Ugh!

Sara, meanwhile, is less than happy about playing second fiddle to her fiancé’s career, but rather than use her words, like a big girl, she hops a plane to the Big Apple. Dragging her best friend along under the guise of a birthday treat, Sara searches for Jon in the places he mentioned during their brief interaction years before.

By the time the two get together (sorry, SPOILER ALERT) it could be argued that they’ve been brought together by sheer necessity rather than destiny. After all, by this point they’ve destroyed their existing relationships. Jon’s jilted his bride minutes before their wedding disappointing and inconveniencing friends and family, and neither of them have a place to live anymore.

They’ve burned so many bridges they have to make this thing work.

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“I guess we could crash on that bench tonight.”

To be honest, it’s a relief when they do reunite because these two deserve each other.

It’s clear the movie is interested in creating some sort of magical realism, but the only real magic it achieves is managing to passing off two monumentally selfish f*cks as romantic leads. This is largely due to some pretty cinematography, some clever misdirection and the herculean efforts of its lead actors John Cusack and Kate Beckinsale.

The real problem with the movie though, is it doesn’t go far enough. In order for this premise to work, it needs to be a black comedy with Sara demanding ever more erratic and dangerous acts from Jon to test whether they are destined to be together. She could have him jump onto a moving train, or run into oncoming traffic, or participate in a duel with live ammo.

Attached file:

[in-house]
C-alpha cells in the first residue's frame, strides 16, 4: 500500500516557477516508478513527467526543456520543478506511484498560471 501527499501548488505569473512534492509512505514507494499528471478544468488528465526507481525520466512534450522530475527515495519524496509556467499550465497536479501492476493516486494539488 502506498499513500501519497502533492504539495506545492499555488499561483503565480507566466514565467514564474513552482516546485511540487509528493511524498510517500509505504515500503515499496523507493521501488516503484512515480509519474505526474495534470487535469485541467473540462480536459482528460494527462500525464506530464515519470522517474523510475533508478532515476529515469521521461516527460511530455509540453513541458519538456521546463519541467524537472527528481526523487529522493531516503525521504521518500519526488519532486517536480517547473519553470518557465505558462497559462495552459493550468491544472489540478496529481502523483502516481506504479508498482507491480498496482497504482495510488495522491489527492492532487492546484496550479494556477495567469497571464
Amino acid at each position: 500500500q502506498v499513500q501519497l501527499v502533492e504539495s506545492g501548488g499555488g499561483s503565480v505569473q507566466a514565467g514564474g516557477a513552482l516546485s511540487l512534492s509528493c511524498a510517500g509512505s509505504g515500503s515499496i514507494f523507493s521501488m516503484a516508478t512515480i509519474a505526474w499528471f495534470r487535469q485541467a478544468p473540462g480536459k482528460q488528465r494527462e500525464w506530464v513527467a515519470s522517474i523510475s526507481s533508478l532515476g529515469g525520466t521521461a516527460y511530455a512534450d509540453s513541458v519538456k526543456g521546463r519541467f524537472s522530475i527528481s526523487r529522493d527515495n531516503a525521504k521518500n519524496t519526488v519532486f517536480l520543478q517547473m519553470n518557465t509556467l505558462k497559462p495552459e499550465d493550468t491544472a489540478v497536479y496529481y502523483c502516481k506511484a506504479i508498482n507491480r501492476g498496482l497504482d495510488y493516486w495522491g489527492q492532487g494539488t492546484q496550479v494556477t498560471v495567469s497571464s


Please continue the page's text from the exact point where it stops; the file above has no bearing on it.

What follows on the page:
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Or whatever this is.

If he lives, they were meant to be. If not, guess not.

There’s your tagline, Hollywood!

Serendipity could be a movie about what a man, who doesn’t like himself very much, will put himself through to keep the attention of a woman with a pretty face but no soul. As it is, Serendipity isn’t a romantic comedy because it’s neither funny nor romantic. Unless you find someone jilting their fiancé hours before their wedding, inconveniencing everyone they know and embarking on a rebound relationship with their ‘soulmate’ minutes later, romantic.

If so, it’s perfect for you.

I just find that behaviour damned irresponsible.

Personally, I’ve always felt the whole “they’re my soulmate” thing to be the romantic equivalent of “God told me to”. Just as much damage has been wrought by that one wrong-headed belief than by any devotion to a deity or organised religion.

Albeit, much of that damage is internal and hard to spot.

Maybe that’s the reason why this movie did so well when it came out, opening at number two at the US box office on the 13th of September, 2001.

Because, when you consider the terrible people, who did terrible things and the very real, very tangible damage they caused only a few days before, I can understand how Jon and Sara’s dirty deeds could go unnoticed.

At that point in time, maybe all audiences wanted was to watch pretty people in pretty places doing expensive things.

Maybe they needed that.

Or maybe I’m reading too much into this.